“I had six honest serving men: (They taught me all I knew) Their names were Where and What and When and Why and How and Who.”
—Rudyard Kipling, 20th Century English Journalist & Poet
Begin a conversation with any of the Six Honest Serving Men from Kipling’s quote and you’re off to a great start in learning something new. You may even develop or nurture a new or existing relationship.
Powerful open-ended questions beginning with one of the Six Honest Serving Men open doors to new knowledge. They also demonstrate a genuine interest in others, which we all relish.
For today, I suggest you direct these probing and door-opening words toward yourself, to see what new worlds of discovery lie within.
Ask and answer some of your most important and pressing questions of the day. Then consider asking “What Else?” to see what you can learn by probing deeper than your surface answers.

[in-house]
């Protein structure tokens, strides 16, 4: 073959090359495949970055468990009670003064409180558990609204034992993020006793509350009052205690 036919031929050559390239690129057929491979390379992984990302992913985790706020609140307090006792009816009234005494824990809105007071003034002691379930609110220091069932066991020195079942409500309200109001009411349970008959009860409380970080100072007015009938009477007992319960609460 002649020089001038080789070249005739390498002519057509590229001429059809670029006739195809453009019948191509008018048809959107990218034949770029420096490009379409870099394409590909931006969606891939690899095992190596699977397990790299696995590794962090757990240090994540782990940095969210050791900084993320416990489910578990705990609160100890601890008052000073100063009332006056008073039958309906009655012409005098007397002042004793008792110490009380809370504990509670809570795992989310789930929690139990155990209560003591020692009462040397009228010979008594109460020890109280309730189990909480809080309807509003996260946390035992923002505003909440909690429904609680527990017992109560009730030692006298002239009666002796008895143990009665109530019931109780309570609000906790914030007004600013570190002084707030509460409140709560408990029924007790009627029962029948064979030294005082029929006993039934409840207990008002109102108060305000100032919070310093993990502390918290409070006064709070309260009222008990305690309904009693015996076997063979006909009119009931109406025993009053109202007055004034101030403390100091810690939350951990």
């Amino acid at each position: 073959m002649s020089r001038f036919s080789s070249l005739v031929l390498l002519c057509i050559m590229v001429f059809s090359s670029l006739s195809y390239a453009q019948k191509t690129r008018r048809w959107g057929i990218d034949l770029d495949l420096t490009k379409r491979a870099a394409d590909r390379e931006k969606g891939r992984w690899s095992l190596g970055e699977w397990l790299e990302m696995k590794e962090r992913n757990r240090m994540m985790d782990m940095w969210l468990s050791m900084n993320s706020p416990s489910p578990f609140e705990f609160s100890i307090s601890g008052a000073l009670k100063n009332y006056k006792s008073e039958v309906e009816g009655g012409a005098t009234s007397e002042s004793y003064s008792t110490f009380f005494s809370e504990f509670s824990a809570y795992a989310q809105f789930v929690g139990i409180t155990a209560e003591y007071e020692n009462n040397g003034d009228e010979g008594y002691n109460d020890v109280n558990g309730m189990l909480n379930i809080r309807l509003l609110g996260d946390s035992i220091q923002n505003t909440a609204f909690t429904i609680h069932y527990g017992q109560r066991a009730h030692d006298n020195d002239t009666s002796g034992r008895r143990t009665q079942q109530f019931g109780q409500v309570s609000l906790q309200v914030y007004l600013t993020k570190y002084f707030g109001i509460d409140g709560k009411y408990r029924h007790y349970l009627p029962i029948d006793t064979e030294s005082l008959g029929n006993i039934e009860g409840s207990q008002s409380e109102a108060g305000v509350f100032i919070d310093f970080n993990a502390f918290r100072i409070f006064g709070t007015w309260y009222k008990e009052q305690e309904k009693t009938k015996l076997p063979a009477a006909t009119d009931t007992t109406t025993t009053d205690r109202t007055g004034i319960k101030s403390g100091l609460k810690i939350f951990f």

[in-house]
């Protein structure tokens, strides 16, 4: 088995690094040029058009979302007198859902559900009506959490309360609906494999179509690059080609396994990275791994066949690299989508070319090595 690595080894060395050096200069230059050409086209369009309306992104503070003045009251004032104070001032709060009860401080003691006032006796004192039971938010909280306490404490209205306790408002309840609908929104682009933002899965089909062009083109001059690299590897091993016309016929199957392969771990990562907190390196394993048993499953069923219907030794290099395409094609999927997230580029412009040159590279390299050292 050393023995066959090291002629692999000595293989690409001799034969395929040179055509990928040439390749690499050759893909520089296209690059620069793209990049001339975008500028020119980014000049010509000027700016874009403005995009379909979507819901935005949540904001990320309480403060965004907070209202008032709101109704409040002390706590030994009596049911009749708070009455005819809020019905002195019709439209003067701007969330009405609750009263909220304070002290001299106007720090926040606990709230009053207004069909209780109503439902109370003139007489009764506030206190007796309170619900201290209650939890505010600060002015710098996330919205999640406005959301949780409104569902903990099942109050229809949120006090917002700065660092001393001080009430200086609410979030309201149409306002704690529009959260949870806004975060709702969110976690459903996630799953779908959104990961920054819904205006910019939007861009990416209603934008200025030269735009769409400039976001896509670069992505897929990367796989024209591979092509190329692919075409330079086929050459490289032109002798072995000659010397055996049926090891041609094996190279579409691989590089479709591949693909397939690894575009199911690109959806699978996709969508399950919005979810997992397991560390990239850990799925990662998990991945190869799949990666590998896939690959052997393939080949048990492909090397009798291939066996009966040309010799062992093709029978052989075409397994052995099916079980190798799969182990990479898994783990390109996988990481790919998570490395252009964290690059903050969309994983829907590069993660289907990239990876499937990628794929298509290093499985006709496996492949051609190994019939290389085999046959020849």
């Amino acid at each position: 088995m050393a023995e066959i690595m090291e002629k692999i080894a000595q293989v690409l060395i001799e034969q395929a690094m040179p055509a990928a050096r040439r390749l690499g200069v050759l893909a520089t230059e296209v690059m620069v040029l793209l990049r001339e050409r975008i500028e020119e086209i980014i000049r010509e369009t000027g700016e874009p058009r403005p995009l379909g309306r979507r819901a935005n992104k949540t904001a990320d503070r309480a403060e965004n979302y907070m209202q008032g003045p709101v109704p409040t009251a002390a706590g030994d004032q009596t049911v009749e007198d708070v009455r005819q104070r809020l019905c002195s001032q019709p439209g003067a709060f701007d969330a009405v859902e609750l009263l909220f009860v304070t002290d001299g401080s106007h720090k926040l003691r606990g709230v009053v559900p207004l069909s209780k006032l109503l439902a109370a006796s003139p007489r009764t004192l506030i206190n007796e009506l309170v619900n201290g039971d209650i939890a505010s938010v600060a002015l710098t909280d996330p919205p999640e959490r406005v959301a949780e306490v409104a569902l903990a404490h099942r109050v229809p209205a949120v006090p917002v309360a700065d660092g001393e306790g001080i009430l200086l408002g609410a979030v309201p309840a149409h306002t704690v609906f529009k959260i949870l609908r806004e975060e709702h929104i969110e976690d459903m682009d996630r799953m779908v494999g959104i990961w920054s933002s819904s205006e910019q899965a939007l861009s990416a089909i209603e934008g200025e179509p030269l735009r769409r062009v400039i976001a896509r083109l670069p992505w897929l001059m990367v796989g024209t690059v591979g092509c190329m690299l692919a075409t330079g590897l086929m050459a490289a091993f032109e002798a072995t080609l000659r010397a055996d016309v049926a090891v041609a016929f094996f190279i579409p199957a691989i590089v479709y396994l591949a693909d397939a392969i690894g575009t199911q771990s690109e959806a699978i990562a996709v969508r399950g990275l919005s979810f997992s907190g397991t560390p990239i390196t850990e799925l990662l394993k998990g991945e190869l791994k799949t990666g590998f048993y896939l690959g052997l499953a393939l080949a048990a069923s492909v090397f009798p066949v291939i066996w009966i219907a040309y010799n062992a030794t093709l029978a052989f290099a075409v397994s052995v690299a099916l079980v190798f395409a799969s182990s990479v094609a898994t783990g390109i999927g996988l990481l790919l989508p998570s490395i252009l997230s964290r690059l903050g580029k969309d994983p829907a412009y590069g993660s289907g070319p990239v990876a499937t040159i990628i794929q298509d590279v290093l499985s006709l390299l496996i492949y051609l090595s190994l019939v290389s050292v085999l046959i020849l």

“People don’t do what you expect but what you inspect.”
—Louis V. Gerstner Jr., former CEO of IBM
Image from Flickr by Jason Pier in DC
How often in your personal or professional worlds do people let you down by making, then not fulfilling, their promises?
Unfulfilled expectations are key reasons for the upsets we experience on a daily basis.
A simple yet highly effective strategy to bolster the odds of promises being fulfilled is to add accountability and direct inspection to the agreements you reach with others.
The knowledge that you or others will actually be checking up and inspecting the efforts and accompanying results almost guarantees the job gets done.
Where in either your personal or professional worlds would an “inspect what you expect” strategy dramatically improve the percentage of promises kept, and the results you desire?
“Being entirely honest with oneself is a good exercise.”
—Sigmund Freud, Austrian neurologist and the father of psychoanalysis
Photo from imgkid.com
Coaches are frequently asked, “What is the difference between coaching, counseling, and therapy?”
A thirty-second post would never do justice to this question. In today’s quote, Freud points to the value and usefulness of creating greater self-awareness, which is a component of each of the three supporting professions.
How would greater self-awareness and honesty serve you today?